brusque

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See also: Brusque and brusqué

English[edit]

Etymology[edit]

The adjective is borrowed from French brusque, from Italian brusco (abrupt, sudden, brusque; brisk; eager; sour, tart; unripe; grim-looking); further etymology unknown.[1]

The verb is derived from the adjective.[2]

Pronunciation[edit]

Adjective[edit]

brusque (comparative brusquer or more brusque, superlative brusquest or most brusque)

  1. Rudely abrupt; curt, unfriendly.
    Synonyms: offhand, short
    • 1730, [Elijah] Fenton, “Observations on Some of Mr. Waller’s Poems. [To Zelinda.]”, in Edmund Waller; [Elijah] Fenton, editor, The Works of Edmund Waller, Esq; in Verse and Prose, London: [] J[acob] Tonson [], OCLC 19483709, page cv:
      Mr. VValler, being probably of opinion that Monſieur Palamede’s arguments vvere too bruſque to be advanc’d in a diſpute vvith a Lady, vvho number’d not fevver than tvventy Kings of her progenitors, vvrote this poem in a more tender and courtly ſtyle; []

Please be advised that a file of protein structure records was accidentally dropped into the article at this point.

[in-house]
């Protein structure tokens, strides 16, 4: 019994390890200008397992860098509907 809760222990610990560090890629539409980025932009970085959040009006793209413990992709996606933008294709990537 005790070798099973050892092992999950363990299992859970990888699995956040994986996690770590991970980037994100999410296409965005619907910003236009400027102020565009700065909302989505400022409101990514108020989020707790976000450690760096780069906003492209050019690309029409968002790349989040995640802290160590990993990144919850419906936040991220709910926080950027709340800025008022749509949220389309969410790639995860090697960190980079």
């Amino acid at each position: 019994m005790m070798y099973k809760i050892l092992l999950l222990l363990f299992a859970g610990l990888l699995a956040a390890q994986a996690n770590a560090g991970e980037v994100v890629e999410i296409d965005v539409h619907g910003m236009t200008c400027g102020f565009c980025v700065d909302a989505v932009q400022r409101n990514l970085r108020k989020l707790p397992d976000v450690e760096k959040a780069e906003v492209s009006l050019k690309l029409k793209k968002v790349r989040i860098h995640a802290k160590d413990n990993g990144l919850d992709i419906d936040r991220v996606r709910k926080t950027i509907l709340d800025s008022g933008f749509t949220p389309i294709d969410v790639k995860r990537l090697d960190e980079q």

• 1761, “Thorpe Leigh; or, The Heir and the Owner”, in Riddell’s Review and Epitomist: A Literary Miscellany, and Record of Progress, part I, number III (New Series), London: J. H. Riddell, [], chapter XX, page 33, column 2:
      [A]ll the answer Miss Jarron got was a brusque refusal, followed by Mr. Camperton's retreat from the piano.
    • 1788 May, “Art. VI. Of the Patagonians, Formed from the Relation of Father Falkener, a Jesuit, who had Resided among Them Thirty-eight Years, and from the Different Voyagers who had Met with this Tall Race. Printed by the Friendship of George Allan, Esq; at His Private Press at Darlington, 1788, 4to. 15 Pages. [book review]”, in [Thomas Christie], editor, The Analytical Review, or History of Literature, Domestic and Foreign. [], volume I, London: [] J[oseph] Johnson, [], OCLC 1013225002, page 47: